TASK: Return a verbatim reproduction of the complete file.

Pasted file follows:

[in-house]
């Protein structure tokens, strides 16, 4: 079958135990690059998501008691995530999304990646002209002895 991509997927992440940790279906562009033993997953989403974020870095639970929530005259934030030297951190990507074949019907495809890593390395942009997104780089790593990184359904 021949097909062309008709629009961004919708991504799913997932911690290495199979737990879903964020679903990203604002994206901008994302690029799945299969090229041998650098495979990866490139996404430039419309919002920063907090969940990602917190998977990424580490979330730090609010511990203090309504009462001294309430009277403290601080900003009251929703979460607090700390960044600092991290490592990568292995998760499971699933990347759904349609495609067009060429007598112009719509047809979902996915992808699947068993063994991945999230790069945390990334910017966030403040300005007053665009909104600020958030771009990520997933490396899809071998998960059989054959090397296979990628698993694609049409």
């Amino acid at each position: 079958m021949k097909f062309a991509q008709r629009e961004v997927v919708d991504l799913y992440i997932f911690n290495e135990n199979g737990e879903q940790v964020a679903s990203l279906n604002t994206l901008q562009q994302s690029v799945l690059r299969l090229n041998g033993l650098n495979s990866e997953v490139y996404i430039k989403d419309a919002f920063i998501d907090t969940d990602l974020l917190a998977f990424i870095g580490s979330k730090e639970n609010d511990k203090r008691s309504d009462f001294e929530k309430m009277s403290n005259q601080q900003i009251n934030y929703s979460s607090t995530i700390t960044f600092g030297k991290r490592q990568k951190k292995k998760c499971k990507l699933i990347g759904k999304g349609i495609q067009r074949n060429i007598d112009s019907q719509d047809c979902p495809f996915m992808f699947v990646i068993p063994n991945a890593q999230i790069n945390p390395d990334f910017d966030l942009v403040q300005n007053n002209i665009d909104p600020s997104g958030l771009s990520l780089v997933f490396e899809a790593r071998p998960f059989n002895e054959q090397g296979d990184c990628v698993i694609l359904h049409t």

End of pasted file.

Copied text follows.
[in-house]
């Protein structure tokens, strides 16, 4: 079958135990690059998501008691995530999304990646002209002895 991509997927992440940790279906562009033993997953989403974020870095639970929530005259934030030297951190990507074949019907495809890593390395942009997104780089790593990184359904 021949097909062309008709629009961004919708991504799913997932911690290495199979737990879903964020679903990203604002994206901008994302690029799945299969090229041998650098495979990866490139996404430039419309919002920063907090969940990602917190998977990424580490979330730090609010511990203090309504009462001294309430009277403290601080900003009251929703979460607090700390960044600092991290490592990568292995998760499971699933990347759904349609495609067009060429007598112009719509047809979902996915992808699947068993063994991945999230790069945390990334910017966030403040300005007053665009909104600020958030771009990520997933490396899809071998998960059989054959090397296979990628698993694609049409």
């Amino acid at each position: 079958m021949k097909f062309a991509q008709r629009e961004v997927v919708d991504l799913y992440i997932f911690n290495e135990n199979g737990e879903q940790v964020a679903s990203l279906n604002t994206l901008q562009q994302s690029v799945l690059r299969l090229n041998g033993l650098n495979s990866e997953v490139y996404i430039k989403d419309a919002f920063i998501d907090t969940d990602l974020l917190a998977f990424i870095g580490s979330k730090e639970n609010d511990k203090r008691s309504d009462f001294e929530k309430m009277s403290n005259q601080q900003i009251n934030y929703s979460s607090t995530i700390t960044f600092g030297k991290r490592q990568k951190k292995k998760c499971k990507l699933i990347g759904k999304g349609i495609q067009r074949n060429i007598d112009s019907q719509d047809c979902p495809f996915m992808f699947v990646i068993p063994n991945a890593q999230i790069n945390p390395d990334f910017d966030l942009v403040q300005n007053n002209i665009d909104p600020s997104g958030l771009s990520l780089v997933f490396e899809a790593r071998p998960f059989n002895e054959q090397g296979d990184c990628v698993i694609l359904h049409t």